Friday, March 24, 2017

Trumpcare thwarted; AAPI leaders credit resistance; Obamacare remains in place

Fox News
Donald Trump and Rep. Paul Ryan appear chagrined in the failure of the American Health Care Act.
TRUMPCARE, the American Health Care Act authored by Speaker of the House Paul Ryan and strongly supported by the Trump White House, was pulled from a House vote this afternoon (12:40 p.m., PST), according to CNN.

After a hastily called meeting between Donald Trump and Ryan, during which Ryan let the Chief Executive know he didn't have enough GOP support to pass the act, it was decided to pull the bill that would have repealed and replace Obamacare.

What killed the AHCA was not the Democrats, who are in the minority in the House, but the infighting in Trump's own party. Ryan and Trump could not negotiate the balancing act of appeasing the so-called Freedom Caucus, formerly the Tea Party, wanted to take away more of what they considered "entitlements" from Obamacare (such as mental health and maternity care); and as the entitlements were taken away, moderate Republicans rebelled because they couldn't support a bill that would take away health care from their constituents.

“If this bill comes to the House floor again, we will organize and defeat it," said Rep. Pramila Jayapal, D-Wash. "We know when we organize, we win. We cannot be complacent. This is just another fight in a series of battles. But today, we can say that we protected care for tens of millions of Americans across the country.”


The  Affordable Care Act  known as Obamacare, one of President Obama's prime accomplishments during his eight years in office, will remain in place providing healthcare for millions of Americans. 

While the Democrats celebrated, there was concern that the hard work of fixing the Affordable Care Act will likely be opposed by the White House and the GOP majority. According to his book The Art of the Deal, Trump's philosophy when he feels attacked, is to strike back 10 times harder.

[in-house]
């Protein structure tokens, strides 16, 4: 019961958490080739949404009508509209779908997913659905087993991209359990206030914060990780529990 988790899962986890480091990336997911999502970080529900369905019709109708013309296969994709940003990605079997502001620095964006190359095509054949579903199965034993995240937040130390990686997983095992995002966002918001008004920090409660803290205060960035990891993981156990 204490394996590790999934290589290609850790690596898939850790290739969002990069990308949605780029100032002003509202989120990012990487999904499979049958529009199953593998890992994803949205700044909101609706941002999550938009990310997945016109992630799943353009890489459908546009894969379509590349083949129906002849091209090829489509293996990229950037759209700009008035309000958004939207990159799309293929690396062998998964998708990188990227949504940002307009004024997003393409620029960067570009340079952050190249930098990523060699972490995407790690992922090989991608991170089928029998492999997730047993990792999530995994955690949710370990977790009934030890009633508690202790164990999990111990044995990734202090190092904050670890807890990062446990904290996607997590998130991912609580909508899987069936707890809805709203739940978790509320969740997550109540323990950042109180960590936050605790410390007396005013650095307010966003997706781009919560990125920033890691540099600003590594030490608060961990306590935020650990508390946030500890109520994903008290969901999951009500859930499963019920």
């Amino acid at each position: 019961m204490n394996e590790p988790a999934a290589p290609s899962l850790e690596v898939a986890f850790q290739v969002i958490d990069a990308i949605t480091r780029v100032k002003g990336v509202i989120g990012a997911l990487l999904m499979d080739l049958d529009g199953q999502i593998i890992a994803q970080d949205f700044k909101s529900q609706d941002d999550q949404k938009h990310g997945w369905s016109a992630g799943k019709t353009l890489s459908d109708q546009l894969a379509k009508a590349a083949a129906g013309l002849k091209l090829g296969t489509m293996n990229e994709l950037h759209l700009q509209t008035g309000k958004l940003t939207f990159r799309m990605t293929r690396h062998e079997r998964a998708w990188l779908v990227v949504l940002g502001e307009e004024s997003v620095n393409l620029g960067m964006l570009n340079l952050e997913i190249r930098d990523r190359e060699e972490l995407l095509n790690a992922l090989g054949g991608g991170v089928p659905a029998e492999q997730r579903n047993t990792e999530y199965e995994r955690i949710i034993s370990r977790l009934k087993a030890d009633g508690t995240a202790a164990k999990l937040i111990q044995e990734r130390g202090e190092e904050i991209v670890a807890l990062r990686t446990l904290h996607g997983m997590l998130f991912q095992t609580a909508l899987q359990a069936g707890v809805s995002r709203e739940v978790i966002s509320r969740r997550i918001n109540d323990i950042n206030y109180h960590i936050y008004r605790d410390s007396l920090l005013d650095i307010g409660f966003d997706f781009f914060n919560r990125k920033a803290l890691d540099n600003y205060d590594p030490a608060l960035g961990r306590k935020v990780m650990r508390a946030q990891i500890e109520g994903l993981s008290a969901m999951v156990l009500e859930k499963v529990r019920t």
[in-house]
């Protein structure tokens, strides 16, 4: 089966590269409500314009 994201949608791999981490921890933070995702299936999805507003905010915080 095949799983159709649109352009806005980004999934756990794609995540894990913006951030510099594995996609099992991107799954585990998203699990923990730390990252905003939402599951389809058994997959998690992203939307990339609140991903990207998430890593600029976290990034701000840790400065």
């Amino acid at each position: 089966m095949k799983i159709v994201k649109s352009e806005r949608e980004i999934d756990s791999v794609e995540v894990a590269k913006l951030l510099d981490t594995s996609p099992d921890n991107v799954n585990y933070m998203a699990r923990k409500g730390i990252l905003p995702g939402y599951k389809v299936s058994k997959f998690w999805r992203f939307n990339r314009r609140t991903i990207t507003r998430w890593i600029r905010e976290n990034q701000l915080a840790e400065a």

“I’ve been saying for the last year and a half that the best thing we can do politically speaking is let Obamacare explode,” said Trump at a press conference after the AHCA was pulled. Would
 he  place his personal need for revenge above doing what's necessary to make Obamacare work for millions of Americans?

Even President Obama acknowledged that his signature legislation would need some tinkering. "Just because a lot of the Republican criticism has proven to be false doesn't mean that there aren't legitimate concerns," said Obama in October 2016.

Millions of people are unhappy with their coverage under Obamacare, and in some states, newly regulated insurance markets have struggled ― with premiums rising for a few and insurers, stung by financial losses, pulling up stakes. And there are still a number of states - mostly those with GOP governors - where the ACA never was allowed to take root preferring to allow their own constituents remain uninsured.

"Now is the time for Democrats and Republicans to come together, because the job isn’t over until every American has affordable and accessible healthcare," said Rep. Ami Bera, D-Calif. "Real lives are at stake here and I’m ready to get to work." Bera is one of two medical doctors in the House of Representatives.

An energized citizenry

Spurred by a bad measure that would have repealed the ACA and leave 24 million Americans uninsured, voters were inspired by the anti-Trump movement by contacting their congressional representatives.

“Today, Congressional leadership did not bring the repeal bill for a vote. This is a testament to the power of collective community action around the nation, as the very people who would be impacted by Congress’ actions have spoken up loud and clear: protect our care,” said Kathy Ko Chin, president and CEO of the Asian & Pacific Islander American Health Forum.